• Diet is very important in COPD management. Aa person with COPD uses a large amount of calories just to breathe and it is important that you get enough “healthy” calories each day to offset this deficit. You should be eating balanced meals and they should also be smaller and more frequent throughout the day. Large meals can actually cause breathlessness (if you use oxygen, wear it while you eat) and digesting large meals actually consumes a large amount of calories that you need to breathe.
  • Get into a regular exercise Doing a little bit each day will improve your health and medical conditions and help to prevent contracting any more illnesses however ensure it is an exercise routine that is safe, comfortable and effective for you. Talk to your doctor for suggested exercise types that would suit you.

 
References: www.copdfoundation.org and http://edition

Colds and COPD

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It’s a depressing thought but autumn is just around the corner and with a change in weather there comes the increased chance of catching a cold.  If you have COPD or emphysema then you probably already know how miserable it feels when you catch a cold as breathing is already a strain. Not only does catching a cold worsen your ability to breathe, but it also increases your chance of catching a more serious respiratory tract infection.
A cold is a viral respiratory illness, which normally affects your nose and throat but can affect your airways as well. A COPD patient already suffers from damaged airways and a cold will hinder your breathing further and cause other changes:
•    An increase in phlegm
•    An increase in the thickness or stickiness of the phlegm
•    A change in phlegm colour to yellow or green
•    The presence of blood in the phlegm
•    An increase in the severity of shortness of breath, cough, or wheezing
•    A general feeling of ill health
•    Difficulty sleeping
•    Increased fatigue
Respiratory infections are responsible for 70% of cases where a patient’s COPD status has worsened. Catching a cold can open you up to a greater risk of developing more severe respiratory infections. Pneumonia is a common infection in COPD patients as the airways are obstructed and the body cannot cough up infected mucus.
Sometimes patients will require hospitalisation due to the worsening of their symptoms from a respiratory infection.  It is important to always inform your doctor if your cold symptoms get worse and not wait until you have more serious breathing problems.
If you catch a cold then ensure you stay on your prescribed COPD medications and then decide, with your doctor, what else to take to treat the cold symptoms.
You might treat the body aches and fever associated with a cold with ibuprofen. Although antihistamines can be helpful if you have mild allergy symptoms, you should avoid them if you constantly have thick mucus; they may make it more difficult for you to cough up the phlegm.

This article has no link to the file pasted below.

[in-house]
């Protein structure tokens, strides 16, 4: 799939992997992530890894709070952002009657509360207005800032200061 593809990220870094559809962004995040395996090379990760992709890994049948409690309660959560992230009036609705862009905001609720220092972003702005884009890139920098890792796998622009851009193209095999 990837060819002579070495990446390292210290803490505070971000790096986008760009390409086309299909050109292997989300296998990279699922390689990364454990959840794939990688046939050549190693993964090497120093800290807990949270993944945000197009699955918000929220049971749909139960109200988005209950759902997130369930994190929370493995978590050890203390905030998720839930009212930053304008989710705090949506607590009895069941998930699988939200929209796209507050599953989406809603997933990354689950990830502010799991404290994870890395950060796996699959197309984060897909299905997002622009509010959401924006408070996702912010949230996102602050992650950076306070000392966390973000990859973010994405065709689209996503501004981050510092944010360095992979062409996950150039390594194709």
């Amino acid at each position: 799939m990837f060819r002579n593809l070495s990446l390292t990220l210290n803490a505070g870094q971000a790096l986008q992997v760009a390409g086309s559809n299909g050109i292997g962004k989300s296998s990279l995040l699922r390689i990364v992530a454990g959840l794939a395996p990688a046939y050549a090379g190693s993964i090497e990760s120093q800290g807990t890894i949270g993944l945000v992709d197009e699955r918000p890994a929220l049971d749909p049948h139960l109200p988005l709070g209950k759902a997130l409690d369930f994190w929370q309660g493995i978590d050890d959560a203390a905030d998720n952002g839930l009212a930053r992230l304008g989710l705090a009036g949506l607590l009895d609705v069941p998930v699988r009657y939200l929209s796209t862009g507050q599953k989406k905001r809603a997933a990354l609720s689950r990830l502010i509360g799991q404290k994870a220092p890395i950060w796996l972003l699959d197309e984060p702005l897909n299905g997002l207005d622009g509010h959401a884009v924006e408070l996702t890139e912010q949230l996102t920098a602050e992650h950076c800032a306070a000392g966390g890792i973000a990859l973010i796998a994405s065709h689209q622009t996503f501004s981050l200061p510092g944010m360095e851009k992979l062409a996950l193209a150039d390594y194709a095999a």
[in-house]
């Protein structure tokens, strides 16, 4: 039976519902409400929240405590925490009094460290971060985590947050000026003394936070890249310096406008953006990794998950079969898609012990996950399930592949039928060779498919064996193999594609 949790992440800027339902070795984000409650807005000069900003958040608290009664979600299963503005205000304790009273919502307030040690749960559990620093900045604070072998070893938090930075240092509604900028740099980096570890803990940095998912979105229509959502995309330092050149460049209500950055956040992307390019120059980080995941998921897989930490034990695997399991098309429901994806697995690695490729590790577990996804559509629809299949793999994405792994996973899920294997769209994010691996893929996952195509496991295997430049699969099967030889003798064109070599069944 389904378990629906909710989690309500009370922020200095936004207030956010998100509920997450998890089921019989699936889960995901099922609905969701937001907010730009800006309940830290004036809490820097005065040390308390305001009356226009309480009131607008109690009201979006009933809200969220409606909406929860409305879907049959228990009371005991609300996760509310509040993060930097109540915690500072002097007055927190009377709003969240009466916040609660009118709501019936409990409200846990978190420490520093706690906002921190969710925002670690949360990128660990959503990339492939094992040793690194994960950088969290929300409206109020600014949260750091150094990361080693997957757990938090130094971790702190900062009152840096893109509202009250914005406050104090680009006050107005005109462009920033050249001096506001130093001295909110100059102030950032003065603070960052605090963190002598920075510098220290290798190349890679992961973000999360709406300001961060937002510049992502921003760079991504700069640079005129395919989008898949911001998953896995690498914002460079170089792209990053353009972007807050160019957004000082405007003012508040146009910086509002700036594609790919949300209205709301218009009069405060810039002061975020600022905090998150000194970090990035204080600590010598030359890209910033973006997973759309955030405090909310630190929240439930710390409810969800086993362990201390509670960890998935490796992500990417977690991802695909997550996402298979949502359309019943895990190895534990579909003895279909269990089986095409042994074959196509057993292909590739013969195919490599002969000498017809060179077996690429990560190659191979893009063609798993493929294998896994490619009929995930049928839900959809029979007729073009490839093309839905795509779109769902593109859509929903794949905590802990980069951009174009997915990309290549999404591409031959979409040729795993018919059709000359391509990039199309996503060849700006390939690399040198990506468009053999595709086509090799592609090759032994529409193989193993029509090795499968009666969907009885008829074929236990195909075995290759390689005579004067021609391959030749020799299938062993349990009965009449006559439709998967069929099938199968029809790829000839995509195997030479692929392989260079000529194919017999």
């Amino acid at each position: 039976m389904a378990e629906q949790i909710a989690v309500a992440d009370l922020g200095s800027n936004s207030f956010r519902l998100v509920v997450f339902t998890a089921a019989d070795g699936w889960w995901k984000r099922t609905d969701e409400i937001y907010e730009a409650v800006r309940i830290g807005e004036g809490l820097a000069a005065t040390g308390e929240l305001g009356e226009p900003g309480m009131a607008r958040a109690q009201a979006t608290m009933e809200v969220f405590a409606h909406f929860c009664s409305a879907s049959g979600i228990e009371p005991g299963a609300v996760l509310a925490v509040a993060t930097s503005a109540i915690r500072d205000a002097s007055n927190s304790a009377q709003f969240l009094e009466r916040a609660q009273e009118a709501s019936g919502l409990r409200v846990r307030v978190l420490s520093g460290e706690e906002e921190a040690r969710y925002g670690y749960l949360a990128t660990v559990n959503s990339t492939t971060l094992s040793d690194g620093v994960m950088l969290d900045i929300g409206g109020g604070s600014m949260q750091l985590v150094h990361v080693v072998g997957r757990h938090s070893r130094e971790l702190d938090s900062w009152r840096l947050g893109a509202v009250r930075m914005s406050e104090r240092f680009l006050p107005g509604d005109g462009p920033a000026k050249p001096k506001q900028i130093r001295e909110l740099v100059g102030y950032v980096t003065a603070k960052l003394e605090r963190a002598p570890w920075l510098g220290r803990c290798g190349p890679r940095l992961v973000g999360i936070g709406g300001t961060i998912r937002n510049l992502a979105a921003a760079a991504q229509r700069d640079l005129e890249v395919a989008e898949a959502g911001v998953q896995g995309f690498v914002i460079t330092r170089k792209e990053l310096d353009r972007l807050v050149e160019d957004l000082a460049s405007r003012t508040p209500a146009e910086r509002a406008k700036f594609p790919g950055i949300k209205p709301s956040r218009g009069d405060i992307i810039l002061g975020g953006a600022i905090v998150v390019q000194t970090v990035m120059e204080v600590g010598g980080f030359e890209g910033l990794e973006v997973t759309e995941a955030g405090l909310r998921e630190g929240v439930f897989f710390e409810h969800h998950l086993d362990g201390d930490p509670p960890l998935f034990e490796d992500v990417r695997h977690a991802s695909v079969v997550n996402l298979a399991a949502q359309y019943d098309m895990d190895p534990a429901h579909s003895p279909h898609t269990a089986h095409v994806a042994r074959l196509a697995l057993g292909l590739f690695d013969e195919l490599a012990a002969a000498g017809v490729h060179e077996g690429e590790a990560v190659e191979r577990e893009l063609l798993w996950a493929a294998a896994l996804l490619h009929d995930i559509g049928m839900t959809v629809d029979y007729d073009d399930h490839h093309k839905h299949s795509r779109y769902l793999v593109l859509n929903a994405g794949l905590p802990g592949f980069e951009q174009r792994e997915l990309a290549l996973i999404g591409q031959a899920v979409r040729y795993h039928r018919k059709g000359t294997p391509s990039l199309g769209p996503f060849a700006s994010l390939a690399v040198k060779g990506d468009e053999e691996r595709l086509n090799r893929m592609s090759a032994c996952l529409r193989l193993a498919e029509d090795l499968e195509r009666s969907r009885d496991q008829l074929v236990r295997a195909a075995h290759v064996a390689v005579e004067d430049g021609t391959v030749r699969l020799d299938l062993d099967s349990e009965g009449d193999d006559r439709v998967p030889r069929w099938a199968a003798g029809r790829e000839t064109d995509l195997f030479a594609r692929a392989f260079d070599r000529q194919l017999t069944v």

Most over-the-counter cold remedies are generally safe for people with emphysema and chronic bronchitis. However, decongestants raise blood pressure and some of the drugs used to treat emphysema and chronic bronchitis can also increase your heart rate. Use cold remedies with caution, especially if you have high blood pressure or other heart issues in addition to COPD. Again, ask your doctor about medications for cold symptoms.
Patients who use supplemental oxygen should ensure their equipment is kept hygienically clean, especially when friends/family/carers come round who may have a cold or be the carrier of the cold virus. Some patients feel safer using their mask rather than their nasal cannula as it covers their nose and mouth to reduce the chance of breathing in germs. If you are trying to keep active then some use their masks and portable concentrators when going outside or when among crowds, not only to support breathing function but to protect from potential viral germs. Some patients also find that if they do feel cold symptoms coming on then using oxygen when they sleep overnight and using it more during the day helps prevent symptoms from worsening.
The best way to treat a cold is to prevent one, here are some general tips to help you avoid catching a cold:
•    Wash your hands regularly.
•    Avoid crowds during cold and flu season.
•    Avoid cigarette smoke and air pollutants.
•    Eat a balanced diet and exercise regularly.
•    Stop smoking.
•    Make sure you are using your inhalers correctly.
References: http://www.webmd.com